“Our goal is to provide insight on key parameters that may impact and explain the mechanisms behind low-dose treatments,” says MindMed Executive President Dr. Miri Halperin Wernli.
A new study will measure how the time of day during consumption influences the effects of LSD microdosing.
Announced by biotechnology company MindMed today, this study will evaluate and compare daytime and evening administration of repeated low doses — also known as microdoses — of LSD.
Low dose psychedelics expert and Associate Professor at Maastricht University in the Netherlands, Dr. Kim Kuypers, will lead the study.
Her team of researchers will be using digital measurements devices and software to evaluate the effects of LSD microdoses on neuroplasticity markers such as BDNF plasma levels and various measures of sleep, mood, cognitive performance, regulation of emotions, quality of life, and immune system response.
“Research into the practice of taking repeated low doses of psychedelics starts with the basics, looking at whether there is a time of day that influences the impact of these treatments,” Dr. Kuypers explained.
“We are investigating whether the repeated intake of lower doses could lead to a realignment of patterns of thinking that would enable individuals to access levels of self-awareness that can provide an enriched experience of life.”
In recent years, an emerging trend in the psychedelics space has been microdosing — consuming a small fraction of what is considered a recreational dose of a psychedelic substance, usually LSD or psilocybin. The doses used are so small that they do not induce hallucinations.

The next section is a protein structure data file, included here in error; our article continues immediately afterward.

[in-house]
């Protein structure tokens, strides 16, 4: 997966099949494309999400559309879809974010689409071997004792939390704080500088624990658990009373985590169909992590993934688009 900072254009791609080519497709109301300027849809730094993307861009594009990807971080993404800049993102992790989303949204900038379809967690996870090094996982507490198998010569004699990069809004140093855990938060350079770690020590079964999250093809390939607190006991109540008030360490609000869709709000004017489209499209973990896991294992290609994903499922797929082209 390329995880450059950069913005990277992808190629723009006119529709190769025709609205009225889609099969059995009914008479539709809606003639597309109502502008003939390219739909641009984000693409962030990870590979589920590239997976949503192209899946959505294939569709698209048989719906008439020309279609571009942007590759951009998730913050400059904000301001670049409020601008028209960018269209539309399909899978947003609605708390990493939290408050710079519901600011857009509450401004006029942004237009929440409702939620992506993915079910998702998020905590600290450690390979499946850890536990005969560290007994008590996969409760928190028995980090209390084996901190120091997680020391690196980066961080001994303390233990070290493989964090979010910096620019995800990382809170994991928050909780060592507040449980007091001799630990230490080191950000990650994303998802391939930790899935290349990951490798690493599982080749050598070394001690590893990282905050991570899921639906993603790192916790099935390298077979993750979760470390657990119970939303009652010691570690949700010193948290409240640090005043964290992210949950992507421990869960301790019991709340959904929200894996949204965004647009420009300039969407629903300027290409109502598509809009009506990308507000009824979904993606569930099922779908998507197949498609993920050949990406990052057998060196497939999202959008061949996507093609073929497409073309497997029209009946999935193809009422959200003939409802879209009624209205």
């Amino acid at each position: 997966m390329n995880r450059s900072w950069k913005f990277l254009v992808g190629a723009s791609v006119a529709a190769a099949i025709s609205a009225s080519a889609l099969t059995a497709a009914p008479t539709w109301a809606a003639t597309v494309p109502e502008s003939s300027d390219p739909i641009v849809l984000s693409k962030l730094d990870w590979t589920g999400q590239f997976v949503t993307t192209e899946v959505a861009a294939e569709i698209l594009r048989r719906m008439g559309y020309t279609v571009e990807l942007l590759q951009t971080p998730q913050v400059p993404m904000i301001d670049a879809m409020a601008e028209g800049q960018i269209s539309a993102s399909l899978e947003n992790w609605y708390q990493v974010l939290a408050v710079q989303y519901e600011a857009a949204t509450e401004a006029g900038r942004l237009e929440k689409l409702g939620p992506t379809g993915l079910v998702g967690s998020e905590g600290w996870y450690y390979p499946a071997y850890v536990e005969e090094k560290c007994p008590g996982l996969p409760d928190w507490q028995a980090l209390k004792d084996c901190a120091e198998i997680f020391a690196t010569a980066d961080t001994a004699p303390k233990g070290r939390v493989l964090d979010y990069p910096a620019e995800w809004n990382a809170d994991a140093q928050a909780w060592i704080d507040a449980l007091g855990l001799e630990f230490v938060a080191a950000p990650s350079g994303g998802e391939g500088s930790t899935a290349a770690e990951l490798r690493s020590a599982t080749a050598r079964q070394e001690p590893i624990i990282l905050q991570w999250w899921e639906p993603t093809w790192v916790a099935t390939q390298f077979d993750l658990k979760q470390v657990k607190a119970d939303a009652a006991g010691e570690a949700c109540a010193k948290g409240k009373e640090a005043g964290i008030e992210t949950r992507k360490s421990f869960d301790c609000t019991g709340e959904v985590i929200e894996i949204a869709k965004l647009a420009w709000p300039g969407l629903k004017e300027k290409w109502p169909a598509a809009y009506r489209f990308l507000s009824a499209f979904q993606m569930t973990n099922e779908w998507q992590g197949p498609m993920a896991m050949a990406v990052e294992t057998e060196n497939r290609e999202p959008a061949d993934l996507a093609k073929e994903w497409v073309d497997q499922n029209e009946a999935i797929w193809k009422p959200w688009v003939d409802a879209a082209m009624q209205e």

To date, there is anecdotal evidence from leading tech entrepreneurs to parents who claim microdosing can boost creativity and productivity, and reduce anxiety.
However, microdosing’s potential is not fully understood due to a lack of evidence. In fact, a recent study from Imperial College London demonstrated that microdosing might be nothing more than a placebo. Researchers concluded that participants’ belief they were taking a microdose was more influential in improving their mental health than the microdose of a drug itself.
Many first-of-its-kind studies evaluating microdosing are currently underway in a bid to scientifically validate anecdotal claims about its effectiveness.
This includes an Australian analysis using neuroimaging to understand microdosing’s effects on the brain and a New Zealand study exploring how LSD microdosing may help cancer patients experiencing end-of-life distress. MindMed hopes that its new study will add much-needed evidence to support and explore the safety and benefits claimed about microdosing.
“With our innovative study design, integrating digital medicine measurement techniques with more traditional self-reporting and cognitive tasks, our goal is to provide insight on key parameters that may impact and explain the mechanisms behind low-dose treatments,” said MindMed’s Executive President Dr. Miri Halperin Wernli.
“This regimen could provide new tools to deal with various pathologies, helping to unblock pathological ways of thinking by shifting an individual’s perspective, catalyzing insights and ultimately changing problematic and habitual mindsets and behaviours.”